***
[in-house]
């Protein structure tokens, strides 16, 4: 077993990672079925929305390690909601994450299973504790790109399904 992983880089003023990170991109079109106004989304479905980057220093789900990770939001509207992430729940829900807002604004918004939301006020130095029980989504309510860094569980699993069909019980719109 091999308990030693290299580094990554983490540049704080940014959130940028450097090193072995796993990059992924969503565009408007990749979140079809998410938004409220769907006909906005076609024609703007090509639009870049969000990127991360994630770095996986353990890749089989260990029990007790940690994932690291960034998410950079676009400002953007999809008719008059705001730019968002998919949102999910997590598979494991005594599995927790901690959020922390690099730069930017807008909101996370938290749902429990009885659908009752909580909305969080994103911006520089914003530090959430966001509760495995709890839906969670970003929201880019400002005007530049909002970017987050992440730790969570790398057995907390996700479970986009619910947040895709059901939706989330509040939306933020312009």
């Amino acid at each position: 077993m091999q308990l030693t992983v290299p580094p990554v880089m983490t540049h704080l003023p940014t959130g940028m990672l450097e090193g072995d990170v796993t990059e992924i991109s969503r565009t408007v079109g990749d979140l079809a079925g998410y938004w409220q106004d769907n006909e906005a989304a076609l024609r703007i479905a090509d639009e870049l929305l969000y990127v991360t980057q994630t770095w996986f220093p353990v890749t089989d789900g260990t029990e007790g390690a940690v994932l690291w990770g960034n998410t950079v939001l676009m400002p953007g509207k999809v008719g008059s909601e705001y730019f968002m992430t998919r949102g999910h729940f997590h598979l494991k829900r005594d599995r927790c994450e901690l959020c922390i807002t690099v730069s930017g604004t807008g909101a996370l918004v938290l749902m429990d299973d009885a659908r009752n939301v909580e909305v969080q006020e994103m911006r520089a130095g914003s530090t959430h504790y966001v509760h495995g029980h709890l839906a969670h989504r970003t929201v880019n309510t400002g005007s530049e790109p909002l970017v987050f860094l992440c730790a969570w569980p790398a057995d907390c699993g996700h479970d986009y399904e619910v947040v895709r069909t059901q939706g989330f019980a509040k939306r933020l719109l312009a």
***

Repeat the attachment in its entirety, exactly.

[in-house]
């Protein structure tokens, strides 16, 4: 077993990672079925929305390690909601994450299973504790790109399904 992983880089003023990170991109079109106004989304479905980057220093789900990770939001509207992430729940829900807002604004918004939301006020130095029980989504309510860094569980699993069909019980719109 091999308990030693290299580094990554983490540049704080940014959130940028450097090193072995796993990059992924969503565009408007990749979140079809998410938004409220769907006909906005076609024609703007090509639009870049969000990127991360994630770095996986353990890749089989260990029990007790940690994932690291960034998410950079676009400002953007999809008719008059705001730019968002998919949102999910997590598979494991005594599995927790901690959020922390690099730069930017807008909101996370938290749902429990009885659908009752909580909305969080994103911006520089914003530090959430966001509760495995709890839906969670970003929201880019400002005007530049909002970017987050992440730790969570790398057995907390996700479970986009619910947040895709059901939706989330509040939306933020312009």
């Amino acid at each position: 077993m091999q308990l030693t992983v290299p580094p990554v880089m983490t540049h704080l003023p940014t959130g940028m990672l450097e090193g072995d990170v796993t990059e992924i991109s969503r565009t408007v079109g990749d979140l079809a079925g998410y938004w409220q106004d769907n006909e906005a989304a076609l024609r703007i479905a090509d639009e870049l929305l969000y990127v991360t980057q994630t770095w996986f220093p353990v890749t089989d789900g260990t029990e007790g390690a940690v994932l690291w990770g960034n998410t950079v939001l676009m400002p953007g509207k999809v008719g008059s909601e705001y730019f968002m992430t998919r949102g999910h729940f997590h598979l494991k829900r005594d599995r927790c994450e901690l959020c922390i807002t690099v730069s930017g604004t807008g909101a996370l918004v938290l749902m429990d299973d009885a659908r009752n939301v909580e909305v969080q006020e994103m911006r520089a130095g914003s530090t959430h504790y966001v509760h495995g029980h709890l839906a969670h989504r970003t929201v880019n309510t400002g005007s530049e790109p909002l970017v987050f860094l992440c730790a969570w569980p790398a057995d907390c699993g996700h479970d986009y399904e619910v947040v895709r069909t059901q939706g989330f019980a509040k939306r933020l719109l312009a």